Secondly, that folk are unwilling to come to Christ is clear from this, God the Father takes all the glory to himself of making folk willing. Seven times in a breath he takes the glory of it to himself. Ezek. 36:25, seven times he says, I will do it: I will sprinkle clean water upon you, and ye shall be clean from all your filthiness, and from all your idols will I cleanse you. A new heart also will I give you, a new spirit will I put within you, and I will take away the stony heart, and will give you a heart of flesh. And I will put my Spirit within you. He will convert the will of man, and overpower it, and subdue it unto himself, and nothing but he can do it. All the cherubs in heaven, all the seraphs in glory, let them unite all their counsels, all their force together, they could not bend one of your wills to make you come to Christ. It is a creating power: They shall be willing in the day of thy power. It is a power that made a world that must make you willing.
Thirdly, the unwillingness of sinners to come to Christ appears in this, that in the most advantageous and favorable and auspicious circumstances possible there is no prevailing with them. Nothing can be done, God entreats you, we entreat you in Christ’s stead to be reconciled. No, no, entreaty will do nothing with us. He falls on importuning with them, I stand at the door, I knock. Ye shall stand long ere we open to you. Lord, thou mayest knock by thy ministers, and knock by sacraments, but we shall keep a locked door betwixt thee and us. He expostulates with them: O Jerusalem, when wilt thou be made clean, when will it once be? Never, never, Lord, do we desire or resolve on it; we were born unclean and we live so, and we will die so! O Jerusalem how often would I have gathered thee, but ye would not. A sad saying, would not, there the unwillingness, and after all. He complains it will not do, Who hath believed our report? The unwillingness is so manifest, that though Christ himself came out of heaven to preach, yet it did not overcome their unwillingness. If a saint or angel would come from heaven with all his bright shining robes, etc., and tell us of the glory that is there, the unconverted would not give him credit. Though a devil should come out of hell with all his rattling chains of darkness about him and acquaint us what the damned sons of Adam and apostate spirits are suffering, they would not believe in Christ. Nothing will bend the will of the unconverted, no means, no circumstances can do it; Christ smiles and pipes, but it will not do. He shines, yet that will not soften them. He frowns and threatens, but all is in vain to no purpose. Whatever circumstances they are in, the unwillingness remains. If the man be in outward prosperity, then with Jeshurun he kicks and grows more unwilling. When he is under affliction, he is like Ahaz; this is that Ahaz that in his affliction trespassed against the Lord. Does his conscience, the bosom deputy of God, speak to him and tell him, O wretch, thou art undone and ruined, then he smothers it and commands silence: Peace, no more of that talk. And so the unwillingness still remains.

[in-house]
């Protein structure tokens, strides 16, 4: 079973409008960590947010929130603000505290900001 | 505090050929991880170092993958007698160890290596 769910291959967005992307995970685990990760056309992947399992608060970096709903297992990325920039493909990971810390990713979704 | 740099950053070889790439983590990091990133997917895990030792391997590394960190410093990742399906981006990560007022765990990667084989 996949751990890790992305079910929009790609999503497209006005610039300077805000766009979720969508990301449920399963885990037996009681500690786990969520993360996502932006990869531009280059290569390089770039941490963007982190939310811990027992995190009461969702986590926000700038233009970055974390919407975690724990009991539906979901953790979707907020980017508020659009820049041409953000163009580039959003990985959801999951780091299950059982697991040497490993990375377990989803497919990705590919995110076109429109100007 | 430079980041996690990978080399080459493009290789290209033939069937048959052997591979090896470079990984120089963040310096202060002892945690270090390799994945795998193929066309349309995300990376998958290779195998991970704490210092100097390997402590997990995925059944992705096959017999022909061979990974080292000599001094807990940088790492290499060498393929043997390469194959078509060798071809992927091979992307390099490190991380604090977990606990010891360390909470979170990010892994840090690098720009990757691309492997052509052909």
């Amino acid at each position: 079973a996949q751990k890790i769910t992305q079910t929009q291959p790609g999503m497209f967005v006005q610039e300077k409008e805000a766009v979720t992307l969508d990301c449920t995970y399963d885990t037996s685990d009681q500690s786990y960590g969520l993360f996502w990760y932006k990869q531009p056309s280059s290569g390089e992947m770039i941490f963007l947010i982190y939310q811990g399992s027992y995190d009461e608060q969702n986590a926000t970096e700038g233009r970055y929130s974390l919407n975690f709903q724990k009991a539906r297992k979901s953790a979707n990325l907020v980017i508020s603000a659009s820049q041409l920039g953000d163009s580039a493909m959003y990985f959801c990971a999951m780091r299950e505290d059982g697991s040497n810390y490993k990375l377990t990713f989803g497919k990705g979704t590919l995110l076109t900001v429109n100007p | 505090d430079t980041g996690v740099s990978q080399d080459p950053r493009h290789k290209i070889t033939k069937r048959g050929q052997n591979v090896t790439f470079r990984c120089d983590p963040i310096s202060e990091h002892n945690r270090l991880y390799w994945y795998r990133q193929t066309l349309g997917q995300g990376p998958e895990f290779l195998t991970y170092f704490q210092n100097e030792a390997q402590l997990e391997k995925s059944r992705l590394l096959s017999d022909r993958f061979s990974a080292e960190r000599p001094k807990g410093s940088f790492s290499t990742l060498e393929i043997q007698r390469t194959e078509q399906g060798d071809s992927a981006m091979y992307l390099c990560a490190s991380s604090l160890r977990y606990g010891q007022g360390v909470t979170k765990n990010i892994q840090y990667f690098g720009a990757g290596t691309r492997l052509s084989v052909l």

I come to the third thing, which is that though many are unwilling, yet such as thirst may come and drink, they are allowed to drink, and they shall drink. Here I will do these three things. First let you see what this thirst is. Secondly, what the drink is they will get. Thirdly, that they are allowed to drink.
First then, what is this thirst? First, this thirst is a strong pain of soul with want of something, and feeling something! O, I want much, says the soul; there is a pain of sense, through want of somewhat. Strong pain, there are not many sensations more painful than that of thirst; when Samson had overcome his enemies, he fell a-crying, Now what avails it me, that I have overcome mine enemies, when I must die with thirst. Christ himself reckons it one part of his sufferings; it was among his last words, I thirst. There is also a feeling of some thing, Job 6:4: For the arrows of the Almighty are within me, the poison whereof drinketh up my spirit, the terrors of God do set themselves in array against me. An arrow shot by a man or angel may carry death along with it. One angel with his arrows slew in one night one hundred eighty-five thousand Assyrians, but this is nothing compared with the arrows of the Almighty, arrows framed, made and sharpened by infinite wisdom, and dipped in poison by provoked justice and the fiery indignation of heaven, and thrown and sent from the bow drawn by an omnipotent arm, by that arm that can move the globe of heaven and earth with greater ease than we can blow away a little, small dust. These arrows drink blood, not only of the heart and animal life, but of the immortal soul and spirit. They can prey upon their very vitals. But this, says Job, make but the half of my sad and miserable condition, for beside his arrows, his terrors do set themselves in array against me. Job was a magor-missabib, a terror to himself; terrors compassed and surrounded and encircled him; did he go to his closet or to the church, to bed or table, terrors bear him always company. Job 16:13: His archers compassed me round about; Hebrew: have besieged me, and they will quickly take me by storm.